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[IP] Diabetic Pilot Overjoyed To Fly Again

This is old - but thought you might enjoy it.
 <A HREF="http://www.cami.jccbi.gov/AAM-400A/FASMB/FAS9702/05.html">Diabetic 
Pilot "Overjoyed" to Fly Again
Diabetic Pilot "Overjoyed" to Fly Again 
New Rule Returns Medical Certificate 
By Mike Wayda 
He has the distinction of being described as "The happiest man in Oklahoma" 
in a local newspaper story reporting on his return to flying after a 13-year 
hiatus enforced by the onset of diabetes mellitus. 

Michael Bilcik, from Yukon, Okla., says he is indeed happy to be once again 
medically qualified to solo because of a new policy implemented in December 
1996 that permits diabetics to apply for third-class medical certification. 

He is the first Oklahoma pilot to be certified and one of sixteen nationwide 
who have reclaimed their pilot-in-command status. 

Late last year, after learning the "great news" that Federal Aviation 
Administration approval of the new diabetic pilot rule was imminent, Bilcik 
dusted off his flying skills with a flight instructor. Needing only ten 
hours' flight instruction to check out in a Cessna 172, he now has a 
cross-country flight to Austin, Tex., in his logbook. "The flying part was 
simple," he said. "It was the new airspace requirements that gave me the most 
trouble," he added, referring to the airspace reclassifications enacted in 

Bilcik says he has no trouble monitoring his blood glucose levels (he uses a 
Profile One-Touch meter) and that he has not encountered any difficulty 
complying with the new rules. Because he uses an external insulin pump and 
takes from eight to ten blood glucose sticks daily, his glucose level 
normally is at 80 mg/dl. The rules require that his glucose level be at least 
100 mg/dl to be able to fly, so he says that he must adjust his insulin use 
accordingly. That, he says, has been the only "problem" encountered, thus 
far, of complying with the rules. 

"The pump is not for everyone," he warns, "because it requires strict 
monitoring." Thus, the eight to ten blood glucose samples per day. He uses 
Humalog (insulin lispro rDNA, manufactured by Ely Lilly), a rapid-acting 
human insulin produced using recominant DNA technology. 

Bilcik jogs regularly and enjoys an occasional round of golf. "Bottoming out" 
or being ketotic on his insulin pump has not been a problem, he says, because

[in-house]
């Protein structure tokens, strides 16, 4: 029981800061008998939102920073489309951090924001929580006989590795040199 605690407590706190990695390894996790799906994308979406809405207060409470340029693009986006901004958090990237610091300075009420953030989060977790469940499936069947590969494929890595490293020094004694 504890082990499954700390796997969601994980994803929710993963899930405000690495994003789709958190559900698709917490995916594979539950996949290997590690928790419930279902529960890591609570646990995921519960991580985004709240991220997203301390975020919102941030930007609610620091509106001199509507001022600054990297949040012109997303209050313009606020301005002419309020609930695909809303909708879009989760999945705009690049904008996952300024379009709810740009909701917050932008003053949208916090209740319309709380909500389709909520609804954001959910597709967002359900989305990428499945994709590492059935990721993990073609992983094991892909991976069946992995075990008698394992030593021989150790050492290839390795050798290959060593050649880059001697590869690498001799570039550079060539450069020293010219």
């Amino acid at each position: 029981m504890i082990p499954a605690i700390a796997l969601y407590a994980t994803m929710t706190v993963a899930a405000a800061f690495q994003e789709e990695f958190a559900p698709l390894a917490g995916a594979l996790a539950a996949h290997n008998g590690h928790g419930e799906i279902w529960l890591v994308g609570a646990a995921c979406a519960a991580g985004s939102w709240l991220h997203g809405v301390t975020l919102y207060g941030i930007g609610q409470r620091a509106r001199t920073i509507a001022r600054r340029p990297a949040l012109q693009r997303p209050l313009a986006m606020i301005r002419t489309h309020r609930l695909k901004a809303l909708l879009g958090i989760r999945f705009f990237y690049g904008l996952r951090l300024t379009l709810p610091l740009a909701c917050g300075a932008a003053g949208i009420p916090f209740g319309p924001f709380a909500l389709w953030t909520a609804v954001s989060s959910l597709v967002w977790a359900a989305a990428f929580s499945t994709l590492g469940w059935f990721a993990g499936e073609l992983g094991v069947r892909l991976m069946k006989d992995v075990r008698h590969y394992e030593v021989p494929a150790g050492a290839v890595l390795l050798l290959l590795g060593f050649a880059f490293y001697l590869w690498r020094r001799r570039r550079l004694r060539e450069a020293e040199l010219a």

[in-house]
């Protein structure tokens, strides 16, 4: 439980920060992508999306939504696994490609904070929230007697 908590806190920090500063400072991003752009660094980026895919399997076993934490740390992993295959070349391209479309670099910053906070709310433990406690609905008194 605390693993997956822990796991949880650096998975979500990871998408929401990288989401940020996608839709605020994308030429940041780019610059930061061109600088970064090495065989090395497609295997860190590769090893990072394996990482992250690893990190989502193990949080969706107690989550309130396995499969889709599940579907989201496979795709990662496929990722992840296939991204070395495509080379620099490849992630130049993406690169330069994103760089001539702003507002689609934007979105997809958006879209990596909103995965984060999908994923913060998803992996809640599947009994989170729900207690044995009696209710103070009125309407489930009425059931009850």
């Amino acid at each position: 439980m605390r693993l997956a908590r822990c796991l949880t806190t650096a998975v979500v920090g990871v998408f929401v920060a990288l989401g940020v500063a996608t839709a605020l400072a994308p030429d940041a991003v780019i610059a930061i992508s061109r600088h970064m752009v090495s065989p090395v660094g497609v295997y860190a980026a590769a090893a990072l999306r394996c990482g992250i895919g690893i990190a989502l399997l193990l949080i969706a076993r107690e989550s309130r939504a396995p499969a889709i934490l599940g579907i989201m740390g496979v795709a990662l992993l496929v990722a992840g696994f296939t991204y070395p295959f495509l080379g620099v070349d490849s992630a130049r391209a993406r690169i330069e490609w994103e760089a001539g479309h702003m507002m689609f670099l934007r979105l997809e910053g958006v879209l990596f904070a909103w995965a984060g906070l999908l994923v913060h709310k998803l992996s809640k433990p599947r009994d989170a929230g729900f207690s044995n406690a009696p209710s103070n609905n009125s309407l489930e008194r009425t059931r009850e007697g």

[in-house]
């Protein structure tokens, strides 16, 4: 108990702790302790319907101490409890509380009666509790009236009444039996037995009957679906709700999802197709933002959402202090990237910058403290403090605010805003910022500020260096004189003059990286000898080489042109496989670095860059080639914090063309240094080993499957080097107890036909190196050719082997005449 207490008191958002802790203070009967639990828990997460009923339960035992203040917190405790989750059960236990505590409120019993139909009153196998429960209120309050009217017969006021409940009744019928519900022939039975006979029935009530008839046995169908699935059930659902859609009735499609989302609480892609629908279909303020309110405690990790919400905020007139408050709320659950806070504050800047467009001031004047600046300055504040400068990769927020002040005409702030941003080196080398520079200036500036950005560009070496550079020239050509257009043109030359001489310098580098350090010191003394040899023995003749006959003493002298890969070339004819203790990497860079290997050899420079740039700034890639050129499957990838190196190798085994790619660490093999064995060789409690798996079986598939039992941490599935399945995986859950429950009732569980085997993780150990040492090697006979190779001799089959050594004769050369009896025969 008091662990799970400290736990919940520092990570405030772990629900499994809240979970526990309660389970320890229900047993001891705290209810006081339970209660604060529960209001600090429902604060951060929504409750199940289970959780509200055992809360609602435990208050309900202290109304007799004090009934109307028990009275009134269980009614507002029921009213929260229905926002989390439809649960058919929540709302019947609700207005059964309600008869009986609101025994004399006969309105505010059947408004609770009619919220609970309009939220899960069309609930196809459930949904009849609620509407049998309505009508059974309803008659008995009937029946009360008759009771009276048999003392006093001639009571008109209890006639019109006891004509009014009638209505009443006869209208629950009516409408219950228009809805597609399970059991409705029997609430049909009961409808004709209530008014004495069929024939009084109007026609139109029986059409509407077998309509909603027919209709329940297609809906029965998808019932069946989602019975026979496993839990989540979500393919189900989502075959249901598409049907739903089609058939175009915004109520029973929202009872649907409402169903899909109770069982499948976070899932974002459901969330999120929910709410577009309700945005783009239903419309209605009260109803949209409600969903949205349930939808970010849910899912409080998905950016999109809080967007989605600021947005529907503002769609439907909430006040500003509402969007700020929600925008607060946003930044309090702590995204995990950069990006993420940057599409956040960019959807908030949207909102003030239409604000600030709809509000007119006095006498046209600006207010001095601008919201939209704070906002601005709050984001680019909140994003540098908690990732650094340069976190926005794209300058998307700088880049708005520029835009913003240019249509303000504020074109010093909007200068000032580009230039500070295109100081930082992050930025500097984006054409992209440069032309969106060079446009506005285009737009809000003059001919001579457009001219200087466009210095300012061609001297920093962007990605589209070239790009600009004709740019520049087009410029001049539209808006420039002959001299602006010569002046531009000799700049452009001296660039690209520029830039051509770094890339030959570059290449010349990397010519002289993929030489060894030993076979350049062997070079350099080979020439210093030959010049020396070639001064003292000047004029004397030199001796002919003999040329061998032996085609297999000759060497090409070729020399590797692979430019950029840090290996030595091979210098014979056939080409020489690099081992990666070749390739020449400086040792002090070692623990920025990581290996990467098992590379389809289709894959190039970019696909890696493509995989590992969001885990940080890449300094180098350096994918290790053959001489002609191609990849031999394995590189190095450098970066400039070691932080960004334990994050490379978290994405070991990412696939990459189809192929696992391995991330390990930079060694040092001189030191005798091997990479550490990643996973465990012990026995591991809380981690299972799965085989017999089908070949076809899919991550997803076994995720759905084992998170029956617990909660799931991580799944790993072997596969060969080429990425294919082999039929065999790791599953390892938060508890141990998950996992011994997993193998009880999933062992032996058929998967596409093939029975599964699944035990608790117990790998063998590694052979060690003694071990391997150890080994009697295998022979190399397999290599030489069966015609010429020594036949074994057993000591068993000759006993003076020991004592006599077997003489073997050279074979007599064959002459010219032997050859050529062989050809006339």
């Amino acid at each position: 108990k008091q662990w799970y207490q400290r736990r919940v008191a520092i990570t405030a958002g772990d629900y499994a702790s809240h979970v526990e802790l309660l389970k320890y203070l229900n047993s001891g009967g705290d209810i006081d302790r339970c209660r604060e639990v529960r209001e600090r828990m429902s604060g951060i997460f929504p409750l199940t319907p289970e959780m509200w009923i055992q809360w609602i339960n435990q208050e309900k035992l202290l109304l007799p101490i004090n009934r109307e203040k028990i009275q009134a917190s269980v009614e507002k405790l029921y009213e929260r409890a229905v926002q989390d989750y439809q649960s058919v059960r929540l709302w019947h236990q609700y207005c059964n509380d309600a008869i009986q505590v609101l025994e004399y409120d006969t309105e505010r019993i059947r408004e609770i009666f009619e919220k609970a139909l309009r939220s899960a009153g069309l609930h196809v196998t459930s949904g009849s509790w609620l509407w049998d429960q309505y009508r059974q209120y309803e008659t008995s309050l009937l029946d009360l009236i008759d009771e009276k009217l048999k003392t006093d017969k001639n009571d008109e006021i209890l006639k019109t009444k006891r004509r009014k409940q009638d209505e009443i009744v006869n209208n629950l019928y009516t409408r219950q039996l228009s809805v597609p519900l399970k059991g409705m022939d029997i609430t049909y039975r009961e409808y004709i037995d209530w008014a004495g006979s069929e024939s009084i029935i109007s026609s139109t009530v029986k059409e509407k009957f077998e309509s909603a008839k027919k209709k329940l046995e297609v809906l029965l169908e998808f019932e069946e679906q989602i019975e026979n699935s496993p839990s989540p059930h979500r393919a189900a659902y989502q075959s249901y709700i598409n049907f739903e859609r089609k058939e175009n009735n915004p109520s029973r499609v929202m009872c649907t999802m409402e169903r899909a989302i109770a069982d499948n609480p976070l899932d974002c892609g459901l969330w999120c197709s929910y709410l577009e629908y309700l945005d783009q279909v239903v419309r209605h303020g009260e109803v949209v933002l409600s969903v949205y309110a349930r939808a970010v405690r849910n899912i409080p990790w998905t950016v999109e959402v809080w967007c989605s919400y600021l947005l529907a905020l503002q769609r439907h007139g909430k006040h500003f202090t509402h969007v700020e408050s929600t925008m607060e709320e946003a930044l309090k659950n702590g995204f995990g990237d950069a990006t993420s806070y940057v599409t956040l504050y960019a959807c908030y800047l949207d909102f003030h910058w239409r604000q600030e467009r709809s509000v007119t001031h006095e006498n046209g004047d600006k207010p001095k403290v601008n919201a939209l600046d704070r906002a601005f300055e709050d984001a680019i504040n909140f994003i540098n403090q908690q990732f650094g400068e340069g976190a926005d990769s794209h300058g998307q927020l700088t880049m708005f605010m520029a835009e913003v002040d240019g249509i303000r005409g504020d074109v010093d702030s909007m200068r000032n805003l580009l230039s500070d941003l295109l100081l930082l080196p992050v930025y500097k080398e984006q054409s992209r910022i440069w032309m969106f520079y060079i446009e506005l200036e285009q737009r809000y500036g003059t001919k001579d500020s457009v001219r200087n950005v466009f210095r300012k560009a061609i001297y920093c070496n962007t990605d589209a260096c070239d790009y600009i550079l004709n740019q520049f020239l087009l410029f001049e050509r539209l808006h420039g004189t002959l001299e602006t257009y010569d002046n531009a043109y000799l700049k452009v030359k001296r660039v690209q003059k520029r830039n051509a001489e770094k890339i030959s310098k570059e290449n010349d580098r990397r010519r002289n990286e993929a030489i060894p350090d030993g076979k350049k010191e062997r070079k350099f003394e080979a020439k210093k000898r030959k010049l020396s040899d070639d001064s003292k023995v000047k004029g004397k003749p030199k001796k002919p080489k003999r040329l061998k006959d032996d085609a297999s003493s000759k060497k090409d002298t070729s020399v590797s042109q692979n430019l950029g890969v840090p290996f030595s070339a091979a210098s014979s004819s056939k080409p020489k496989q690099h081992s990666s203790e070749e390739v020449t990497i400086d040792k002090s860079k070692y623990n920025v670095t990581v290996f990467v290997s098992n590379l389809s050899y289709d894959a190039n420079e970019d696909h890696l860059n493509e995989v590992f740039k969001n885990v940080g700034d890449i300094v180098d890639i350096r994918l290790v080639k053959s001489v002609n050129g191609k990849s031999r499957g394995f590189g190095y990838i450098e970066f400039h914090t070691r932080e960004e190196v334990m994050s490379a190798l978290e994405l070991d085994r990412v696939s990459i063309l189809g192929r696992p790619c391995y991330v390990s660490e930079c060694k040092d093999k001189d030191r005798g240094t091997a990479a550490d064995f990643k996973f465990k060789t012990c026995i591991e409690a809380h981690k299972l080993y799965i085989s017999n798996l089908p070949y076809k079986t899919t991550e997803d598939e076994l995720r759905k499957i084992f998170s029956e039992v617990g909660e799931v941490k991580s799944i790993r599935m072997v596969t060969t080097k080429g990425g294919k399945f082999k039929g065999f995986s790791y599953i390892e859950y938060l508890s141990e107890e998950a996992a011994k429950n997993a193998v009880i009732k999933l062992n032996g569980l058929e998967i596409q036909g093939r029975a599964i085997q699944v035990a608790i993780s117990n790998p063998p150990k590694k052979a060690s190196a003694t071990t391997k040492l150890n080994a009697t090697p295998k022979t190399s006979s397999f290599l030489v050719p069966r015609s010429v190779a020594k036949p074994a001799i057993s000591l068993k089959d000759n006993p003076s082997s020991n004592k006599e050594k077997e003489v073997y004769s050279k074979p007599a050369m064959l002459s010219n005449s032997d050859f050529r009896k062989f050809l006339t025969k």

of his physical conditioning, regular monitoring, and motivation to achieve 
complete control of his blood glucose level. 

He plans to upgrade his pilot skills by taking flight lessons in a Cessna 210 
(with retractable landing gear and variable-pitch prop). After becoming 
proficient in this and gaining the necessary flight time to upgrade further, 
well, "the sky's the limit," he says. 

According to Dr. Steve Carpenter, supervisory medical officer with the 
Aeromedical Certification Division, CAMI has received 87 applications for 
diabetic certification, 16 of which have been approved to receive 12-month 
certificates; 57 cases are pending (additional information requested from 
applicants); and 14 were denied for various reasons. All three regular review 
staff physicians are involved in the certification process. (For more 
information, see the new diabetic pilot certification rules, in this issue.) 

Several media outlets have asked for interviews with the newly-certified 
private pilot. Why the interest in diabetics who would like to fly? "It's got 
to be the greatest gift to someone who has lost the right to pilot an 
airplane," Bilcik stated. "There are many, many diabetics, former pilots, who 
would do almost anything to be able to get back into their airplanes and take 
off," adding with a smile, "I really love to fly who wouldn't be overjoyed to 
get their wings back?" 

And, who wouldn't be interested in learning about such success stories? 

Insulin Pumpers website http://www.insulin-pumpers.org/
for mail subscription assistance, contact: HELP@insulin-pumpers.org